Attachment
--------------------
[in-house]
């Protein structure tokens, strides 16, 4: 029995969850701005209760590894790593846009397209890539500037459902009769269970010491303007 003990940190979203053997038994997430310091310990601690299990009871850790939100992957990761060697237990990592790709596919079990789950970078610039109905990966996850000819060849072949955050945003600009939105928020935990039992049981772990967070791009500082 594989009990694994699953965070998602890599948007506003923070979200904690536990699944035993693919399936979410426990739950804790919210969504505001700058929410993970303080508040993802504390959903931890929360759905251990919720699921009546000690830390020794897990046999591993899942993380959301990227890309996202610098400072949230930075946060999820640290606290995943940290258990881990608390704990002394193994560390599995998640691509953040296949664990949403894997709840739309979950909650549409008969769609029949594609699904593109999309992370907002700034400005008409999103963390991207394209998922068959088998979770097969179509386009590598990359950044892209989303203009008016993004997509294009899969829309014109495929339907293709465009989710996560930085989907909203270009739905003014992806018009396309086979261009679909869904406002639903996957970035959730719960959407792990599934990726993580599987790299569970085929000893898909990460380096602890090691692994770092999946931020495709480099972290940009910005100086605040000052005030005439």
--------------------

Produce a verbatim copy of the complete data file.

[in-house]
């Protein structure tokens, strides 16, 4: 029995969850701005209760590894790593846009397209890539500037459902009769269970010491303007 003990940190979203053997038994997430310091310990601690299990009871850790939100992957990761060697237990990592790709596919079990789950970078610039109905990966996850000819060849072949955050945003600009939105928020935990039992049981772990967070791009500082 594989009990694994699953965070998602890599948007506003923070979200904690536990699944035993693919399936979410426990739950804790919210969504505001700058929410993970303080508040993802504390959903931890929360759905251990919720699921009546000690830390020794897990046999591993899942993380959301990227890309996202610098400072949230930075946060999820640290606290995943940290258990881990608390704990002394193994560390599995998640691509953040296949664990949403894997709840739309979950909650549409008969769609029949594609699904593109999309992370907002700034400005008409999103963390991207394209998922068959088998979770097969179509386009590598990359950044892209989303203009008016993004997509294009899969829309014109495929339907293709465009989710996560930085989907909203270009739905003014992806018009396309086979261009679909869904406002639903996957970035959730719960959407792990599934990726993580599987790299569970085929000893898909990460380096602890090691692994770092999946931020495709480099972290940009910005100086605040000052005030005439």